The high court of Hessen (my local German state) moved to agree that a town's efforts to tax horses....is legal.
This all centers around a town in north Hessen.....Allendorf. The city council noted a number of folks who live in the local area, and have horses which are used for commercial purposes (racing, shows, etc). So, they invented a local tax of 200 Euro a year on each horse.
The non-commercial use horse owners? They get an exemption, as long as they can prove that their horse is just a regular horse without any economic benefit.
This started back in 2012, and was seen as an infringement upon local horse-owners. They took up the line and so far....no court has gone against the community's new tax. An attempt at the national level? I'm taking a guess it'll happen, but they may decline to even hear the episode.
What happens in an episode like this? I'm guessing that several folks own stables and grazing property at the end of town.....where these commercial-use horses are kept. It's probably high-value property. The town has around 5,000 residents, a local airfield, and noted for historical houses within the center of the town. The city probably would like to build or attract new real estate players....so the stable property has great value but would never be sold. With a tax on each horse....I'm taking a guess that the stables are reviewing options to pack up and leave the local area.....thus putting the property up for sale eventually.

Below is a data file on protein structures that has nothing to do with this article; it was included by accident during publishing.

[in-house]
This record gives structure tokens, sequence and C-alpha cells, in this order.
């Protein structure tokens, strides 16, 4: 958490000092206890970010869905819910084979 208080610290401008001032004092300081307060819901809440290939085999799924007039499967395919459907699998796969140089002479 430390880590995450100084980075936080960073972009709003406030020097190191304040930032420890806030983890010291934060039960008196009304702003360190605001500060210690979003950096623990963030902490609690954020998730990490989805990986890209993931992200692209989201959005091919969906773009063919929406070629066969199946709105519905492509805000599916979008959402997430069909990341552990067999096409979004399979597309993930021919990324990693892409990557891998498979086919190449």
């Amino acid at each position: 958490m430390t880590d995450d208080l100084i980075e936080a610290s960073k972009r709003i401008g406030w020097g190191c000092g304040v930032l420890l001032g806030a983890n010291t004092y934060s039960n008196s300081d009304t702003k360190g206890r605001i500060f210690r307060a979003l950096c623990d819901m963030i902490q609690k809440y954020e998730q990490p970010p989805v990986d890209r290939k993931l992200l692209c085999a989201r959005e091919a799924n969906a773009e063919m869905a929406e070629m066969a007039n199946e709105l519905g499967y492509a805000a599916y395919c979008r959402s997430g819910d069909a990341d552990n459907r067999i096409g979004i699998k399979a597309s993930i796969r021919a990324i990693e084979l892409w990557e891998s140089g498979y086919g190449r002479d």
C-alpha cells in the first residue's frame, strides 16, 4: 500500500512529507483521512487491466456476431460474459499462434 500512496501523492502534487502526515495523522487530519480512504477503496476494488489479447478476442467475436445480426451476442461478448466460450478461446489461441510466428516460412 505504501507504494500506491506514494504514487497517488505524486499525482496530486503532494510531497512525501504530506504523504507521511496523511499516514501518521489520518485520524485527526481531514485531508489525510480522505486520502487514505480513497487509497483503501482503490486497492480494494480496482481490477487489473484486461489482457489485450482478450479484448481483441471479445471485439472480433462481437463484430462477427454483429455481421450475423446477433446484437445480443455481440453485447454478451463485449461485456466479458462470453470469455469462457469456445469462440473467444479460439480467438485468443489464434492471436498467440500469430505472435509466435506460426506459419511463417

I'll take a simple guess here....by 2016....there's not a single horse within the city district that is being taxed. They vacated the town, and have moved onto greener pastures elsewhere.
Figure new property development by 2018 at the latest.....all quietly done, and accomplished by a simple tax on horses. Pretty nifty work....using the system to force-transfer property from one owner to another.